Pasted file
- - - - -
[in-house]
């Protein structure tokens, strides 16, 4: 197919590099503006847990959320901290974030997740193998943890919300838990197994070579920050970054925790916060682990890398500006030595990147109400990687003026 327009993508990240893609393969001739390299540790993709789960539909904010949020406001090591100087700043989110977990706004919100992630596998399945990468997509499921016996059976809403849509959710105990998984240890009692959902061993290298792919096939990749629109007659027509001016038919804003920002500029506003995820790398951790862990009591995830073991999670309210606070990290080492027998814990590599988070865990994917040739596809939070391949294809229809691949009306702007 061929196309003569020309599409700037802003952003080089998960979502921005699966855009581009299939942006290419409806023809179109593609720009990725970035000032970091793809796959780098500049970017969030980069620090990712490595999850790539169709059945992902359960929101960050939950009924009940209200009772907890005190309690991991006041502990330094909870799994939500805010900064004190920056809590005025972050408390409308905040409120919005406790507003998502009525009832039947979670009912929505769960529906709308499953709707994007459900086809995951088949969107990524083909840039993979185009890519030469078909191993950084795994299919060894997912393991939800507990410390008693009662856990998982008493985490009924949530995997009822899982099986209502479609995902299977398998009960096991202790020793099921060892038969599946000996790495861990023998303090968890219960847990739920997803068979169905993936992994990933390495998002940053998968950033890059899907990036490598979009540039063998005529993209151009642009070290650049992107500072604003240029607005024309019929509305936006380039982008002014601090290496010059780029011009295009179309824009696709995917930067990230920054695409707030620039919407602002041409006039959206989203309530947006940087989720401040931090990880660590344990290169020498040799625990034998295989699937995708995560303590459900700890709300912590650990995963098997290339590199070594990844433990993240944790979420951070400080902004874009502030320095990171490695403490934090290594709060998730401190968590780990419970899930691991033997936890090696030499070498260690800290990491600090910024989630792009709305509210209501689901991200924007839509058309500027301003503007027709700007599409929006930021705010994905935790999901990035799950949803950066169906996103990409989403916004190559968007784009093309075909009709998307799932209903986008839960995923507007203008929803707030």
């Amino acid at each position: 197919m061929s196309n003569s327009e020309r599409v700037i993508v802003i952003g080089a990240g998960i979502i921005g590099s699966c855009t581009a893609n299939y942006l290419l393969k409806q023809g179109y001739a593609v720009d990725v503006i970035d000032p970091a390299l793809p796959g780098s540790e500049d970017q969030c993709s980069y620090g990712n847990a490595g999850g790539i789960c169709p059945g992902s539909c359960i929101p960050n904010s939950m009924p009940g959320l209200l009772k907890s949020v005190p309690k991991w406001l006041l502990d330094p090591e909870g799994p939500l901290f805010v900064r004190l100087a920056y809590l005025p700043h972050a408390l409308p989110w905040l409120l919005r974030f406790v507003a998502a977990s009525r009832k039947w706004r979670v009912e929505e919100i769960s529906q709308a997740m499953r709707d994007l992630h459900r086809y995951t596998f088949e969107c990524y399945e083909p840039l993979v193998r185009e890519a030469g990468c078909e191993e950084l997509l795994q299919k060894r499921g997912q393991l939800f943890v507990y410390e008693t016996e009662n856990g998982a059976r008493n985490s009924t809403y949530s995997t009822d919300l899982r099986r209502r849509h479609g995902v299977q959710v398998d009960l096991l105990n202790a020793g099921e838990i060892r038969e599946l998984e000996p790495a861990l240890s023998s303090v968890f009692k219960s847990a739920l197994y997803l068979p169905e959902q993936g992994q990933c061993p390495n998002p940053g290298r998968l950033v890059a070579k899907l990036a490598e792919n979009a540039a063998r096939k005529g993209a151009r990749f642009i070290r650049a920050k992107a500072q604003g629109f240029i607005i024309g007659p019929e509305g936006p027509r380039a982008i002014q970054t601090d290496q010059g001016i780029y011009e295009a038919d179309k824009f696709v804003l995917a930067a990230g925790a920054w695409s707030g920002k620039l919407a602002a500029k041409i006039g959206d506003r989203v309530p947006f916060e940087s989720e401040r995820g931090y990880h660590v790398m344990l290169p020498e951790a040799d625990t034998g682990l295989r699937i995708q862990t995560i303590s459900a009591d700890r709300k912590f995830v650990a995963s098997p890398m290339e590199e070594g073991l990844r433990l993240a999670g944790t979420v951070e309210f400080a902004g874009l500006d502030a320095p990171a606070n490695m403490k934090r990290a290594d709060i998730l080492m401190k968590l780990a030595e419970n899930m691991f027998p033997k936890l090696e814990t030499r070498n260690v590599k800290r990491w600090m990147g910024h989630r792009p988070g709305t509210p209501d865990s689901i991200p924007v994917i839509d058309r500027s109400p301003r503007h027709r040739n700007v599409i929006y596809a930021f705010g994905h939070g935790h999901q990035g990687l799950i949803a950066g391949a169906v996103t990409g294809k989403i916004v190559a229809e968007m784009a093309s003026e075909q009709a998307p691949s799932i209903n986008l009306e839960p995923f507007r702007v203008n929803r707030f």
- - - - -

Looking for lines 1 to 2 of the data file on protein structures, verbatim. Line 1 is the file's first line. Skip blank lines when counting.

[in-house]
């Protein structure tokens, strides 16, 4: 197919590099503006847990959320901290974030997740193998943890919300838990197994070579920050970054925790916060682990890398500006030595990147109400990687003026 327009993508990240893609393969001739390299540790993709789960539909904010949020406001090591100087700043989110977990706004919100992630596998399945990468997509499921016996059976809403849509959710105990998984240890009692959902061993290298792919096939990749629109007659027509001016038919804003920002500029506003995820790398951790862990009591995830073991999670309210606070990290080492027998814990590599988070865990994917040739596809939070391949294809229809691949009306702007 061929196309003569020309599409700037802003952003080089998960979502921005699966855009581009299939942006290419409806023809179109593609720009990725970035000032970091793809796959780098500049970017969030980069620090990712490595999850790539169709059945992902359960929101960050939950009924009940209200009772907890005190309690991991006041502990330094909870799994939500805010900064004190920056809590005025972050408390409308905040409120919005406790507003998502009525009832039947979670009912929505769960529906709308499953709707994007459900086809995951088949969107990524083909840039993979185009890519030469078909191993950084795994299919060894997912393991939800507990410390008693009662856990998982008493985490009924949530995997009822899982099986209502479609995902299977398998009960096991202790020793099921060892038969599946000996790495861990023998303090968890219960847990739920997803068979169905993936992994990933390495998002940053998968950033890059899907990036490598979009540039063998005529993209151009642009070290650049992107500072604003240029607005024309019929509305936006380039982008002014601090290496010059780029011009295009179309824009696709995917930067990230920054695409707030620039919407602002041409006039959206989203309530947006940087989720401040931090990880660590344990290169020498040799625990034998295989699937995708995560303590459900700890709300912590650990995963098997290339590199070594990844433990993240944790979420951070400080902004874009502030320095990171490695403490934090290594709060998730401190968590780990419970899930691991033997936890090696030499070498260690800290990491600090910024989630792009709305509210209501689901991200924007839509058309500027301003503007027709700007599409929006930021705010994905935790999901990035799950949803950066169906996103990409989403916004190559968007784009093309075909009709998307799932209903986008839960995923507007203008929803707030």